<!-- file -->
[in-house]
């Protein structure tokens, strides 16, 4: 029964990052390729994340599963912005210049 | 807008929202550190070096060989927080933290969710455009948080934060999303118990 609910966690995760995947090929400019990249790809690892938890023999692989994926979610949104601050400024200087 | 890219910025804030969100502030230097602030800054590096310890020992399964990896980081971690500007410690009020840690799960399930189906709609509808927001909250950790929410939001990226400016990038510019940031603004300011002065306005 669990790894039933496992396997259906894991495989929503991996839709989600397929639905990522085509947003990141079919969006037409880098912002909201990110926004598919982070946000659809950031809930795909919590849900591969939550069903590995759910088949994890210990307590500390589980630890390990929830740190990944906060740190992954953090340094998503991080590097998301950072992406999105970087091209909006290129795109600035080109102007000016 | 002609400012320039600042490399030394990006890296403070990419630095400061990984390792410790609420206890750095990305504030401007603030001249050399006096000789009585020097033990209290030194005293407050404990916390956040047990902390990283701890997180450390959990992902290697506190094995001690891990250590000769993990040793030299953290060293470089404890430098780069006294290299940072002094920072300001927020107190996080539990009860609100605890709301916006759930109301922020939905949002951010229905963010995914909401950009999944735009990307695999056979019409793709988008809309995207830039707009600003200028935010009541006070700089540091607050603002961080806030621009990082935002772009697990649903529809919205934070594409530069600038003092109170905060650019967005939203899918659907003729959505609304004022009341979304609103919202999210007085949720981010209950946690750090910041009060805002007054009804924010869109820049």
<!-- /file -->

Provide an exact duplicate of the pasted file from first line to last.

[in-house]
């Protein structure tokens, strides 16, 4: 029964990052390729994340599963912005210049 | 807008929202550190070096060989927080933290969710455009948080934060999303118990 609910966690995760995947090929400019990249790809690892938890023999692989994926979610949104601050400024200087 | 890219910025804030969100502030230097602030800054590096310890020992399964990896980081971690500007410690009020840690799960399930189906709609509808927001909250950790929410939001990226400016990038510019940031603004300011002065306005 669990790894039933496992396997259906894991495989929503991996839709989600397929639905990522085509947003990141079919969006037409880098912002909201990110926004598919982070946000659809950031809930795909919590849900591969939550069903590995759910088949994890210990307590500390589980630890390990929830740190990944906060740190992954953090340094998503991080590097998301950072992406999105970087091209909006290129795109600035080109102007000016 | 002609400012320039600042490399030394990006890296403070990419630095400061990984390792410790609420206890750095990305504030401007603030001249050399006096000789009585020097033990209290030194005293407050404990916390956040047990902390990283701890997180450390959990992902290697506190094995001690891990250590000769993990040793030299953290060293470089404890430098780069006294290299940072002094920072300001927020107190996080539990009860609100605890709301916006759930109301922020939905949002951010229905963010995914909401950009999944735009990307695999056979019409793709988008809309995207830039707009600003200028935010009541006070700089540091607050603002961080806030621009990082935002772009697990649903529809919205934070594409530069600038003092109170905060650019967005939203899918659907003729959505609304004022009341979304609103919202999210007085949720981010209950946690750090910041009060805002007054009804924010869109820049």